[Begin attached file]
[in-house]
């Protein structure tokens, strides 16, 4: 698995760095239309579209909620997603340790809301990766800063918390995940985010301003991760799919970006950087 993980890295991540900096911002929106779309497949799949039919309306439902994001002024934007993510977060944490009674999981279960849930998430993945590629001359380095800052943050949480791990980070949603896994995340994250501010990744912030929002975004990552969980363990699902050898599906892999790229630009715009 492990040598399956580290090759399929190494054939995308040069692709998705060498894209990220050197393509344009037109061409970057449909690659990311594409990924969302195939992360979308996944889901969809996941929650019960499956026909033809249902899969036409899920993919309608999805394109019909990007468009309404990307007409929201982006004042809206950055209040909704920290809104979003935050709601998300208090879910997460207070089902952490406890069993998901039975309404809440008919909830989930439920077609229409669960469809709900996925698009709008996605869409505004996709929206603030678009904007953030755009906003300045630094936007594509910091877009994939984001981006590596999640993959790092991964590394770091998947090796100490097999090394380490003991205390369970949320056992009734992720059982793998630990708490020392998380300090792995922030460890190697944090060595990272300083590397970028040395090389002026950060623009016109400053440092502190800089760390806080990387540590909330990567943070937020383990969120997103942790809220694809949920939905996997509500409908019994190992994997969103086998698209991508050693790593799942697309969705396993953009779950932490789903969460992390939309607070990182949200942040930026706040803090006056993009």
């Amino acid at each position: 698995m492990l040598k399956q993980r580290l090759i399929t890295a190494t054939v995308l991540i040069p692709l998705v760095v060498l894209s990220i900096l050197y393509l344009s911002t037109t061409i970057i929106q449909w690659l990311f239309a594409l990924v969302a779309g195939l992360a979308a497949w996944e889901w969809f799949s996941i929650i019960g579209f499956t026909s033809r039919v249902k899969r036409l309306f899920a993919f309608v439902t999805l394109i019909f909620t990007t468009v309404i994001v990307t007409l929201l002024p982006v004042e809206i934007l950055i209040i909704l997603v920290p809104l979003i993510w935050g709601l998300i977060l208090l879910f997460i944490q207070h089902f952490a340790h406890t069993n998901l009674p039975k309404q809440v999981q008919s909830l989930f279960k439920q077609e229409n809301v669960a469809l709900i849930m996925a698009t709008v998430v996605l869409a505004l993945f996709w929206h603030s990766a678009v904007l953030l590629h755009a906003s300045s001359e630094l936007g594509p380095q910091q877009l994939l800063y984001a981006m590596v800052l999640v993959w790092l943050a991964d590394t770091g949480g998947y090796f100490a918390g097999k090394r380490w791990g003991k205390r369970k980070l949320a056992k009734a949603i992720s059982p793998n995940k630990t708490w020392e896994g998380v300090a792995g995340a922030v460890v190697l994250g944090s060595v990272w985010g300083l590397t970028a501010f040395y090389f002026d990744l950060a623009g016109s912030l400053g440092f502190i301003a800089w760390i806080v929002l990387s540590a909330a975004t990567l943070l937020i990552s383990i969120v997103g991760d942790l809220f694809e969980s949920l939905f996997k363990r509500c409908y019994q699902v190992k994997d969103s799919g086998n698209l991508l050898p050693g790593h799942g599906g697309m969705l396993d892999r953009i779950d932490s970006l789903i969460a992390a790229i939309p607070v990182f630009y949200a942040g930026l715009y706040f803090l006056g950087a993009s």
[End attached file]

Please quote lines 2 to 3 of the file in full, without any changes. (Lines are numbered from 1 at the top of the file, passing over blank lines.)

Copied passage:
């Protein structure tokens, strides 16, 4: 698995760095239309579209909620997603340790809301990766800063918390995940985010301003991760799919970006950087 993980890295991540900096911002929106779309497949799949039919309306439902994001002024934007993510977060944490009674999981279960849930998430993945590629001359380095800052943050949480791990980070949603896994995340994250501010990744912030929002975004990552969980363990699902050898599906892999790229630009715009 492990040598399956580290090759399929190494054939995308040069692709998705060498894209990220050197393509344009037109061409970057449909690659990311594409990924969302195939992360979308996944889901969809996941929650019960499956026909033809249902899969036409899920993919309608999805394109019909990007468009309404990307007409929201982006004042809206950055209040909704920290809104979003935050709601998300208090879910997460207070089902952490406890069993998901039975309404809440008919909830989930439920077609229409669960469809709900996925698009709008996605869409505004996709929206603030678009904007953030755009906003300045630094936007594509910091877009994939984001981006590596999640993959790092991964590394770091998947090796100490097999090394380490003991205390369970949320056992009734992720059982793998630990708490020392998380300090792995922030460890190697944090060595990272300083590397970028040395090389002026950060623009016109400053440092502190800089760390806080990387540590909330990567943070937020383990969120997103942790809220694809949920939905996997509500409908019994190992994997969103086998698209991508050693790593799942697309969705396993953009779950932490789903969460992390939309607070990182949200942040930026706040803090006056993009």
């Amino acid at each position: 698995m492990l040598k399956q993980r580290l090759i399929t890295a190494t054939v995308l991540i040069p692709l998705v760095v060498l894209s990220i900096l050197y393509l344009s911002t037109t061409i970057i929106q449909w690659l990311f239309a594409l990924v969302a779309g195939l992360a979308a497949w996944e889901w969809f799949s996941i929650i019960g579209f499956t026909s033809r039919v249902k899969r036409l309306f899920a993919f309608v439902t999805l394109i019909f909620t990007t468009v309404i994001v990307t007409l929201l002024p982006v004042e809206i934007l950055i209040i909704l997603v920290p809104l979003i993510w935050g709601l998300i977060l208090l879910f997460i944490q207070h089902f952490a340790h406890t069993n998901l009674p039975k309404q809440v999981q008919s909830l989930f279960k439920q077609e229409n809301v669960a469809l709900i849930m996925a698009t709008v998430v996605l869409a505004l993945f996709w929206h603030s990766a678009v904007l953030l590629h755009a906003s300045s001359e630094l936007g594509p380095q910091q877009l994939l800063y984001a981006m590596v800052l999640v993959w790092l943050a991964d590394t770091g949480g998947y090796f100490a918390g097999k090394r380490w791990g003991k205390r369970k980070l949320a056992k009734a949603i992720s059982p793998n995940k630990t708490w020392e896994g998380v300090a792995g995340a922030v460890v190697l994250g944090s060595v990272w985010g300083l590397t970028a501010f040395y090389f002026d990744l950060a623009g016109s912030l400053g440092f502190i301003a800089w760390i806080v929002l990387s540590a909330a975004t990567l943070l937020i990552s383990i969120v997103g991760d942790l809220f694809e969980s949920l939905f996997k363990r509500c409908y019994q699902v190992k994997d969103s799919g086998n698209l991508l050898p050693g790593h799942g599906g697309m969705l396993d892999r953009i779950d932490s970006l789903i969460a992390a790229i939309p607070v990182f630009y949200a942040g930026l715009y706040f803090l006056g950087a993009s």